Workforce Participation Rate Spikes as More Women Join the Labor Force
With the strong economy, the workforce participation rate has recently seen a spike, especially when it comes to women workers.
“Labor-force participation among prime-age U.S. women aged 25 to 54 has risen to 75.2% from 73.3% three years ago, as their unemployment rate dropped to the lowest level since the 1950s,” writes the Wall Street Journal.
The Labor-Force Participation Rate in September was at 62.70 percent, which is close to its all-time high from January 2000 of 67.30 percent
The demand for workers is particularly high, meaning wages have increased as more employers try to lure in new talent.
This also means those with less education are being considered for positions they would not have been considered for in the past.
“For female high-school dropouts aged 25 and over, participation has risen to 33.8% from 32.1% three years ago, even as participation for college grads stagnated,” writes the WSJ.
This is a significant improvement from the last two declines where the number of women in the U.S. labor force was gradually declining. Since 2000, the female participation rate has continued to drop and is now below the rate in the U.K., Canada, and Australia.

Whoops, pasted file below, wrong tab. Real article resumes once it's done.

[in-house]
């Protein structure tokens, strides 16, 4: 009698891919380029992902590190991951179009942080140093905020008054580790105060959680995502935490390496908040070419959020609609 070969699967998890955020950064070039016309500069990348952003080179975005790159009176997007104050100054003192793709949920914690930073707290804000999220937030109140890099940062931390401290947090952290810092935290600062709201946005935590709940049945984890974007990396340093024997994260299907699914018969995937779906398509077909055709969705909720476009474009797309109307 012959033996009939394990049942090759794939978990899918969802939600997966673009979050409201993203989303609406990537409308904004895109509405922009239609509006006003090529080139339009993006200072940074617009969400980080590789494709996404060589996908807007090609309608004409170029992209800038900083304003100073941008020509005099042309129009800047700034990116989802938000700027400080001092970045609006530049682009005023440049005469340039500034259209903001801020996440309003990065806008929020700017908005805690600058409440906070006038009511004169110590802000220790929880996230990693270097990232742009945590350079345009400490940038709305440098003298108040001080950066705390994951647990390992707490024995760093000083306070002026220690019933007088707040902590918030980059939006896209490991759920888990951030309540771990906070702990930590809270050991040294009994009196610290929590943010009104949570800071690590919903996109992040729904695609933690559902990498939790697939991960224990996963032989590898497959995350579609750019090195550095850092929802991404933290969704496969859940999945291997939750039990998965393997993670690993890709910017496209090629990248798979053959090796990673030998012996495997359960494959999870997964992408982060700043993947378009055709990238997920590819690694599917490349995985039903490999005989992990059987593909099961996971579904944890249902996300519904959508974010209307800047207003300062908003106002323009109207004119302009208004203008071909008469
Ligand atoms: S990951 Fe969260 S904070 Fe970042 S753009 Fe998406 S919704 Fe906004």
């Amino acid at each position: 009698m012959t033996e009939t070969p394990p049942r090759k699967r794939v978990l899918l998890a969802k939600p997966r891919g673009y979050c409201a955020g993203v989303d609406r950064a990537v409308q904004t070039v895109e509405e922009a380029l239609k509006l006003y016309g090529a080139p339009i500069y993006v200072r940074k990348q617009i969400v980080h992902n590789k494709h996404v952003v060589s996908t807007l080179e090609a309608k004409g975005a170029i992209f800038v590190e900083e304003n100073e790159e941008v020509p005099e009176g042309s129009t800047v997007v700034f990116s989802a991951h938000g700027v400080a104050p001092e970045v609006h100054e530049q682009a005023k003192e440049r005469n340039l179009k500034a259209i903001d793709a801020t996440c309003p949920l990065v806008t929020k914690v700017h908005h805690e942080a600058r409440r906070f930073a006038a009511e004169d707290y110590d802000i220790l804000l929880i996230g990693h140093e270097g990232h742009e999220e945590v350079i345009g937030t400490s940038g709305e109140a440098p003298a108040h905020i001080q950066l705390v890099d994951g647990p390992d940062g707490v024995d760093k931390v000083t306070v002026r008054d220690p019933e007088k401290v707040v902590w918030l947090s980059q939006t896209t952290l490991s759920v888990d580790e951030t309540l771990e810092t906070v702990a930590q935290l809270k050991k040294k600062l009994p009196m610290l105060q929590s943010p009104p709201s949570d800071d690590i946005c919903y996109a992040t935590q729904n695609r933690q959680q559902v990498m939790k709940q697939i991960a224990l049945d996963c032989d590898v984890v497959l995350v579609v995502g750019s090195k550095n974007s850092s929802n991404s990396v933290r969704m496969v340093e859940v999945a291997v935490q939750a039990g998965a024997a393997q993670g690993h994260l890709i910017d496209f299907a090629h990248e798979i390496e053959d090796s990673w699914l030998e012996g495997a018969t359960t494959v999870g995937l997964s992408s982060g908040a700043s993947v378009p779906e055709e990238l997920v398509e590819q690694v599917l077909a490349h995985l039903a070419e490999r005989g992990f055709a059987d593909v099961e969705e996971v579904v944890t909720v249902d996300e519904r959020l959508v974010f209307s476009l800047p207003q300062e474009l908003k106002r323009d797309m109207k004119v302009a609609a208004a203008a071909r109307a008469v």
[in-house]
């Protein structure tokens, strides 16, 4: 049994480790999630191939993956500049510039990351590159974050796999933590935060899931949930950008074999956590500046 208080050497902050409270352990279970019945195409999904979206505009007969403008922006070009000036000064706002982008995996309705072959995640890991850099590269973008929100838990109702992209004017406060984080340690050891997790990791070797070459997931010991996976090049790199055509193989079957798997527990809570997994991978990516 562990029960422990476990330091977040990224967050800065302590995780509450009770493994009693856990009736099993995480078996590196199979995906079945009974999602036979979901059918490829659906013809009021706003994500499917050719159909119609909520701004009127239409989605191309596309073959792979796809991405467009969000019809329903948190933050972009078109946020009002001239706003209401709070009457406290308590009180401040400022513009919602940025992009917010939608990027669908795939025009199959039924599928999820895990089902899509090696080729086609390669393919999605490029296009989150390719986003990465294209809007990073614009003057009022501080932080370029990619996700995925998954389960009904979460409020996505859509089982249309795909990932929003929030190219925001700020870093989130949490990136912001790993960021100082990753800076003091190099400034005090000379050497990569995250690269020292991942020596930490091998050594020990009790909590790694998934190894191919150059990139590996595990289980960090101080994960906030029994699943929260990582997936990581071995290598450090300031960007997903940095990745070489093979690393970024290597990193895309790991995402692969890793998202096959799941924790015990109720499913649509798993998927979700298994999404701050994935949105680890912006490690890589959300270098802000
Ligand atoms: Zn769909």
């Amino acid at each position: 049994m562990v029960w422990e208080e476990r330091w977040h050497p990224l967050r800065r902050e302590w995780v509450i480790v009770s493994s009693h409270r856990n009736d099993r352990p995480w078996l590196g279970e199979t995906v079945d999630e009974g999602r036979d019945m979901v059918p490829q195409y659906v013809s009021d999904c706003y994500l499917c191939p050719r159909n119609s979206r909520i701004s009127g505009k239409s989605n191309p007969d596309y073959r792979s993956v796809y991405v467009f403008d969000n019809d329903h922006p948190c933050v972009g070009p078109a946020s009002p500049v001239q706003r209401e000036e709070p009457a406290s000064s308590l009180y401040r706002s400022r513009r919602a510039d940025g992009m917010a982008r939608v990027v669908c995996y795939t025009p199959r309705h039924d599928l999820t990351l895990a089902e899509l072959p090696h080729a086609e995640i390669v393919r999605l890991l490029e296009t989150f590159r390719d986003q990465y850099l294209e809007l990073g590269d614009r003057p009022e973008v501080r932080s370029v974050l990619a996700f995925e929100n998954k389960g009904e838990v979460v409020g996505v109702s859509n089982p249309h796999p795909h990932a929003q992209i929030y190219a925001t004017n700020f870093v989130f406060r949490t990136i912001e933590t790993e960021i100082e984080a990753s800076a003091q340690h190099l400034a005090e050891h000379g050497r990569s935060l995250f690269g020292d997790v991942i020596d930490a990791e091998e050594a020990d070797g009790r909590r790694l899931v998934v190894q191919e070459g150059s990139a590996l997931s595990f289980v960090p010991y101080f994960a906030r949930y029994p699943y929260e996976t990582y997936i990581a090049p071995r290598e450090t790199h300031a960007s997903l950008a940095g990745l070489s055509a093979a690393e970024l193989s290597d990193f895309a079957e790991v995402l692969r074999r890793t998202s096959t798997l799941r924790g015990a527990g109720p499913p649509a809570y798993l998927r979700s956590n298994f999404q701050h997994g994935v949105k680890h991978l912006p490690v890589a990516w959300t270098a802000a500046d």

Ivanka Trump was quick to celebrate this growth.
“Women’s unemployment rate is at a 65 year low & almost 1.9 M more women are working today than in January 2017,” tweeted the oldest daughter of President Donald Trump. “Almost every economic metric has improved since POTUS took office— and nearly 55% of employment gains have occurred among women!#WomensEconomicEmpowerment.”
However, depending on the next moves by the Federal Reserve, the board could halt this progress or choose to let this growth continue.
“The Fed can support the increasing empowerment of female workers, which is affecting working-class as well as professional women, by allowing the labor market to continue to tighten. It’s yet another issue the Federal Open Market Committee may want to take under consideration this week,” writes Bloomberg.
Author’s note: Having this many workers in the labor force means the economy is only going to get even better. The Obama administration bragged about lower unemployment rates but purposely left out the fact that so many had dropped out of the workforce and were no longer being counted. Now that the unemployment rate is actually at an all-time low, some of those who had dropped out are starting to re-enter the workforce.